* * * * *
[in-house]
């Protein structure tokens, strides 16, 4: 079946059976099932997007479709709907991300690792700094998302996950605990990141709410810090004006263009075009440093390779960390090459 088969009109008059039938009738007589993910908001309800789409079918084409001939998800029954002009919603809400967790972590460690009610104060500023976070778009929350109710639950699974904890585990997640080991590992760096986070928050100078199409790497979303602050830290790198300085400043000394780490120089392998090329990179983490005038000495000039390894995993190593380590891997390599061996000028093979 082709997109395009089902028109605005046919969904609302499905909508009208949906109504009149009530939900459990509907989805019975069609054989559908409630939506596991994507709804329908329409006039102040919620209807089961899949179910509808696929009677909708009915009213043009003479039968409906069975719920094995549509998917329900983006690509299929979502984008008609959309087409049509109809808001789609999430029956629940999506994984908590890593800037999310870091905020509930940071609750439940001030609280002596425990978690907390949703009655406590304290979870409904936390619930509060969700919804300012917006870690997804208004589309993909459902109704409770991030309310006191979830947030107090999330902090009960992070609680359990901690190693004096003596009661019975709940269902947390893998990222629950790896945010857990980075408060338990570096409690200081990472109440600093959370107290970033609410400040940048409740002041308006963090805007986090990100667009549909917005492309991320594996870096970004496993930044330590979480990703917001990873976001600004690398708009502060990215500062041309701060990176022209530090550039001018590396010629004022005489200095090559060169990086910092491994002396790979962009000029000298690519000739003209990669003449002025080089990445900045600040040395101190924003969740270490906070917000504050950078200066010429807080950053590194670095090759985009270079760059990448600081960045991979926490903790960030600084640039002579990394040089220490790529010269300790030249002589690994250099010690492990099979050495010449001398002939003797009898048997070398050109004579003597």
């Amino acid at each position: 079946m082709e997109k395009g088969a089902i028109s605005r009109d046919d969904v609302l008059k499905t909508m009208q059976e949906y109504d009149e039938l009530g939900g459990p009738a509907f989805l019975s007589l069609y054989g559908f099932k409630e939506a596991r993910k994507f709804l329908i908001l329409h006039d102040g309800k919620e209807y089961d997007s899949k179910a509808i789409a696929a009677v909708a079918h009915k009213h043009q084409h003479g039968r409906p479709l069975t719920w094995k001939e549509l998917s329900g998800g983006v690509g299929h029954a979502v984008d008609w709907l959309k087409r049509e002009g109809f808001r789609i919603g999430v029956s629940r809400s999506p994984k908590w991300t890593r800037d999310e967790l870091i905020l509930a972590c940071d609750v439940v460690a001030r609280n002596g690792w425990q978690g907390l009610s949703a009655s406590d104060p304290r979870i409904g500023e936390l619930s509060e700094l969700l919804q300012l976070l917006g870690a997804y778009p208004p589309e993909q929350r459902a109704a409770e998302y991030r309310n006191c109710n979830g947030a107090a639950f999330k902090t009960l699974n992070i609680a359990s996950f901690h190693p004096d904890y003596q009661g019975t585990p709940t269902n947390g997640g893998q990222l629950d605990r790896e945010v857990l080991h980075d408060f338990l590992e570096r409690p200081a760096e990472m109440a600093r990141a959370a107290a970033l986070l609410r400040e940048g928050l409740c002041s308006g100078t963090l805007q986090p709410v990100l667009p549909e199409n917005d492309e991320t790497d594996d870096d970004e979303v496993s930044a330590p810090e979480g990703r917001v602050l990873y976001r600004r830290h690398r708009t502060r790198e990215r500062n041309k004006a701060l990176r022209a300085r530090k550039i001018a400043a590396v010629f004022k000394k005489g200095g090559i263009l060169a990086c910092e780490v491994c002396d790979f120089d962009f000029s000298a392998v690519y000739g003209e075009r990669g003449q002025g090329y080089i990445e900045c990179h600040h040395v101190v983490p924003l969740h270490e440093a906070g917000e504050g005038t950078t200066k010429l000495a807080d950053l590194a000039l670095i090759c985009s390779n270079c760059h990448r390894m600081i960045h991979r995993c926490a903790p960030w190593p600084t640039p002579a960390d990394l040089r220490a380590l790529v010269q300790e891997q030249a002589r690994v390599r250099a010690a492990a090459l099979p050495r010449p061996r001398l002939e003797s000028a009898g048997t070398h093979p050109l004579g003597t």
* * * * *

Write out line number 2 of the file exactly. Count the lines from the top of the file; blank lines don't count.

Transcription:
């Protein structure tokens, strides 16, 4: 079946059976099932997007479709709907991300690792700094998302996950605990990141709410810090004006263009075009440093390779960390090459 088969009109008059039938009738007589993910908001309800789409079918084409001939998800029954002009919603809400967790972590460690009610104060500023976070778009929350109710639950699974904890585990997640080991590992760096986070928050100078199409790497979303602050830290790198300085400043000394780490120089392998090329990179983490005038000495000039390894995993190593380590891997390599061996000028093979 082709997109395009089902028109605005046919969904609302499905909508009208949906109504009149009530939900459990509907989805019975069609054989559908409630939506596991994507709804329908329409006039102040919620209807089961899949179910509808696929009677909708009915009213043009003479039968409906069975719920094995549509998917329900983006690509299929979502984008008609959309087409049509109809808001789609999430029956629940999506994984908590890593800037999310870091905020509930940071609750439940001030609280002596425990978690907390949703009655406590304290979870409904936390619930509060969700919804300012917006870690997804208004589309993909459902109704409770991030309310006191979830947030107090999330902090009960992070609680359990901690190693004096003596009661019975709940269902947390893998990222629950790896945010857990980075408060338990570096409690200081990472109440600093959370107290970033609410400040940048409740002041308006963090805007986090990100667009549909917005492309991320594996870096970004496993930044330590979480990703917001990873976001600004690398708009502060990215500062041309701060990176022209530090550039001018590396010629004022005489200095090559060169990086910092491994002396790979962009000029000298690519000739003209990669003449002025080089990445900045600040040395101190924003969740270490906070917000504050950078200066010429807080950053590194670095090759985009270079760059990448600081960045991979926490903790960030600084640039002579990394040089220490790529010269300790030249002589690994250099010690492990099979050495010449001398002939003797009898048997070398050109004579003597």